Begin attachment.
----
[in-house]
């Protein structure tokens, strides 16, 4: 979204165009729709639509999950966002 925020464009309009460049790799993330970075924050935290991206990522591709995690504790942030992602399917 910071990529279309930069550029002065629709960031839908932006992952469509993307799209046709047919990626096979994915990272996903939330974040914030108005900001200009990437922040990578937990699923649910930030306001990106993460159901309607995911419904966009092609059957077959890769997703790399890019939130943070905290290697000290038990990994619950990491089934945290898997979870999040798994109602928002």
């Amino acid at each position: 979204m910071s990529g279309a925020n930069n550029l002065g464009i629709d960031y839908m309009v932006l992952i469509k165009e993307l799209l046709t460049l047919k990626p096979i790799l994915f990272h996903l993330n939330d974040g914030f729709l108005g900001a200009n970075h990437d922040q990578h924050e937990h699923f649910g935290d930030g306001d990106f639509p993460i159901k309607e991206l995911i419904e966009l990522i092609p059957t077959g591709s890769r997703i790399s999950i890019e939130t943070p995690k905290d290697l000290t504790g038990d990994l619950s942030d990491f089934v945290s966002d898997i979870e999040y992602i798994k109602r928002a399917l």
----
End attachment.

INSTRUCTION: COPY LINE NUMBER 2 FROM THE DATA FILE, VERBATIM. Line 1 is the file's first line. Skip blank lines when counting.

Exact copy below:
């Protein structure tokens, strides 16, 4: 979204165009729709639509999950966002 925020464009309009460049790799993330970075924050935290991206990522591709995690504790942030992602399917 910071990529279309930069550029002065629709960031839908932006992952469509993307799209046709047919990626096979994915990272996903939330974040914030108005900001200009990437922040990578937990699923649910930030306001990106993460159901309607995911419904966009092609059957077959890769997703790399890019939130943070905290290697000290038990990994619950990491089934945290898997979870999040798994109602928002």